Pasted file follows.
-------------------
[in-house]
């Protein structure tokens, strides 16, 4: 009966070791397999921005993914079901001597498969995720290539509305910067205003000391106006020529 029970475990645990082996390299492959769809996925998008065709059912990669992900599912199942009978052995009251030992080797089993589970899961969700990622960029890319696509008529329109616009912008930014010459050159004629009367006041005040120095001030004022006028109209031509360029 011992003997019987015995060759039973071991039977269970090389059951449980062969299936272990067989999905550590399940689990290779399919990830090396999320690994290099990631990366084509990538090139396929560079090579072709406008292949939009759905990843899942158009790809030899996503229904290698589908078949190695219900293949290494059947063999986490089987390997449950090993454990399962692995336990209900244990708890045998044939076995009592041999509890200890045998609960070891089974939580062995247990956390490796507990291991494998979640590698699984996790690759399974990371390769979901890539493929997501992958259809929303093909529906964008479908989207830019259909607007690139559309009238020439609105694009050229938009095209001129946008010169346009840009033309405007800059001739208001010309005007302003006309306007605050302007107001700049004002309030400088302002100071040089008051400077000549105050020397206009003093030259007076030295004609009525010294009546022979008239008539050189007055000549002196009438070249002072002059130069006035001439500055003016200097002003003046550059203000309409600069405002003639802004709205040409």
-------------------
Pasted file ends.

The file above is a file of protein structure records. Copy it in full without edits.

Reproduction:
[in-house]
């Protein structure tokens, strides 16, 4: 009966070791397999921005993914079901001597498969995720290539509305910067205003000391106006020529 029970475990645990082996390299492959769809996925998008065709059912990669992900599912199942009978052995009251030992080797089993589970899961969700990622960029890319696509008529329109616009912008930014010459050159004629009367006041005040120095001030004022006028109209031509360029 011992003997019987015995060759039973071991039977269970090389059951449980062969299936272990067989999905550590399940689990290779399919990830090396999320690994290099990631990366084509990538090139396929560079090579072709406008292949939009759905990843899942158009790809030899996503229904290698589908078949190695219900293949290494059947063999986490089987390997449950090993454990399962692995336990209900244990708890045998044939076995009592041999509890200890045998609960070891089974939580062995247990956390490796507990291991494998979640590698699984996790690759399974990371390769979901890539493929997501992958259809929303093909529906964008479908989207830019259909607007690139559309009238020439609105694009050229938009095209001129946008010169346009840009033309405007800059001739208001010309005007302003006309306007605050302007107001700049004002309030400088302002100071040089008051400077000549105050020397206009003093030259007076030295004609009525010294009546022979008239008539050189007055000549002196009438070249002072002059130069006035001439500055003016200097002003003046550059203000309409600069405002003639802004709205040409």